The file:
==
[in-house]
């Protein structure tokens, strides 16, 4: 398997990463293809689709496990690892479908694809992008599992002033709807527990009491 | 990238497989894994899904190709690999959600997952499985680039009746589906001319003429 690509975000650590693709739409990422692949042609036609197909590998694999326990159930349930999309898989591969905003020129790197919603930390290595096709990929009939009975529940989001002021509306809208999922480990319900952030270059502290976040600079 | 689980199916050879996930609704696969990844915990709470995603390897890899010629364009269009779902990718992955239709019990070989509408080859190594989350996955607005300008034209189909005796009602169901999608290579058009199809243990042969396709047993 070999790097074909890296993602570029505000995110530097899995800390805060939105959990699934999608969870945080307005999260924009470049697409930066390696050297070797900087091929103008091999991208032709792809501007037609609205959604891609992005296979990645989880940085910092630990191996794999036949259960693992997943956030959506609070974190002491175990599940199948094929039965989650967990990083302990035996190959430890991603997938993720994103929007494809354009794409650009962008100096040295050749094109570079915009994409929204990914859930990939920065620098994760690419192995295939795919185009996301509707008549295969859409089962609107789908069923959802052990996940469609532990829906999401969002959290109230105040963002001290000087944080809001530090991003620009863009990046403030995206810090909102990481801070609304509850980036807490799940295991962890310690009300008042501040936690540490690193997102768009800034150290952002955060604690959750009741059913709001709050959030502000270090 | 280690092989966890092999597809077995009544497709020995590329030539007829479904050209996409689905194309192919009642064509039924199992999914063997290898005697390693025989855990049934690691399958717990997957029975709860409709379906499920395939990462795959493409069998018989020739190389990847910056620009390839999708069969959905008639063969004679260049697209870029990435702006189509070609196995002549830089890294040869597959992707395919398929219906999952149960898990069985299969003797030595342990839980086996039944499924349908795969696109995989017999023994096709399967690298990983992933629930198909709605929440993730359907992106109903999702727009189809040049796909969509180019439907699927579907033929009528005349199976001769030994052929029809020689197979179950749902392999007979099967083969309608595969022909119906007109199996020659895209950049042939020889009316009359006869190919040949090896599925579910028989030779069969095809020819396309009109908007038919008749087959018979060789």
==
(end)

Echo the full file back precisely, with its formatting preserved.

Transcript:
[in-house]
């Protein structure tokens, strides 16, 4: 398997990463293809689709496990690892479908694809992008599992002033709807527990009491 | 990238497989894994899904190709690999959600997952499985680039009746589906001319003429 690509975000650590693709739409990422692949042609036609197909590998694999326990159930349930999309898989591969905003020129790197919603930390290595096709990929009939009975529940989001002021509306809208999922480990319900952030270059502290976040600079 | 689980199916050879996930609704696969990844915990709470995603390897890899010629364009269009779902990718992955239709019990070989509408080859190594989350996955607005300008034209189909005796009602169901999608290579058009199809243990042969396709047993 070999790097074909890296993602570029505000995110530097899995800390805060939105959990699934999608969870945080307005999260924009470049697409930066390696050297070797900087091929103008091999991208032709792809501007037609609205959604891609992005296979990645989880940085910092630990191996794999036949259960693992997943956030959506609070974190002491175990599940199948094929039965989650967990990083302990035996190959430890991603997938993720994103929007494809354009794409650009962008100096040295050749094109570079915009994409929204990914859930990939920065620098994760690419192995295939795919185009996301509707008549295969859409089962609107789908069923959802052990996940469609532990829906999401969002959290109230105040963002001290000087944080809001530090991003620009863009990046403030995206810090909102990481801070609304509850980036807490799940295991962890310690009300008042501040936690540490690193997102768009800034150290952002955060604690959750009741059913709001709050959030502000270090 | 280690092989966890092999597809077995009544497709020995590329030539007829479904050209996409689905194309192919009642064509039924199992999914063997290898005697390693025989855990049934690691399958717990997957029975709860409709379906499920395939990462795959493409069998018989020739190389990847910056620009390839999708069969959905008639063969004679260049697209870029990435702006189509070609196995002549830089890294040869597959992707395919398929219906999952149960898990069985299969003797030595342990839980086996039944499924349908795969696109995989017999023994096709399967690298990983992933629930198909709605929440993730359907992106109903999702727009189809040049796909969509180019439907699927579907033929009528005349199976001769030994052929029809020689197979179950749902392999007979099967083969309608595969022909119906007109199996020659895209950049042939020889009316009359006869190919040949090896599925579910028989030779069969095809020819396309009109908007038919008749087959018979060789």